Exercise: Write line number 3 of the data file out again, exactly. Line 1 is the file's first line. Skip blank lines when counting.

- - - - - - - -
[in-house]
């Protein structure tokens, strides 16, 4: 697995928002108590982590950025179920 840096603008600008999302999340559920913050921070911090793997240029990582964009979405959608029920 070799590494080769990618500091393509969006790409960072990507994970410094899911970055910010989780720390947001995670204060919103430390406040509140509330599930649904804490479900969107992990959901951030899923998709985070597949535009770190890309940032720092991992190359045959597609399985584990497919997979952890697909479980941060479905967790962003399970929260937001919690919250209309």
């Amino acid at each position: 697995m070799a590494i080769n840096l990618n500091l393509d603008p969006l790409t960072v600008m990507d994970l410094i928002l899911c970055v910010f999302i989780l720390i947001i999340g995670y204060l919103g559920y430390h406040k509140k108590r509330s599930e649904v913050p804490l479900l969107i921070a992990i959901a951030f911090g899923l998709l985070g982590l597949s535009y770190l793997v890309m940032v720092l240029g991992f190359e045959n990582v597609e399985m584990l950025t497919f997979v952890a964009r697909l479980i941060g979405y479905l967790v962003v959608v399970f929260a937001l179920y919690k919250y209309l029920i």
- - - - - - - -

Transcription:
């Amino acid at each position: 697995m070799a590494i080769n840096l990618n500091l393509d603008p969006l790409t960072v600008m990507d994970l410094i928002l899911c970055v910010f999302i989780l720390i947001i999340g995670y204060l919103g559920y430390h406040k509140k108590r509330s599930e649904v913050p804490l479900l969107i921070a992990i959901a951030f911090g899923l998709l985070g982590l597949s535009y770190l793997v890309m940032v720092l240029g991992f190359e045959n990582v597609e399985m584990l950025t497919f997979v952890a964009r697909l479980i941060g979405y479905l967790v962003v959608v399970f929260a937001l179920y919690k919250y209309l029920i």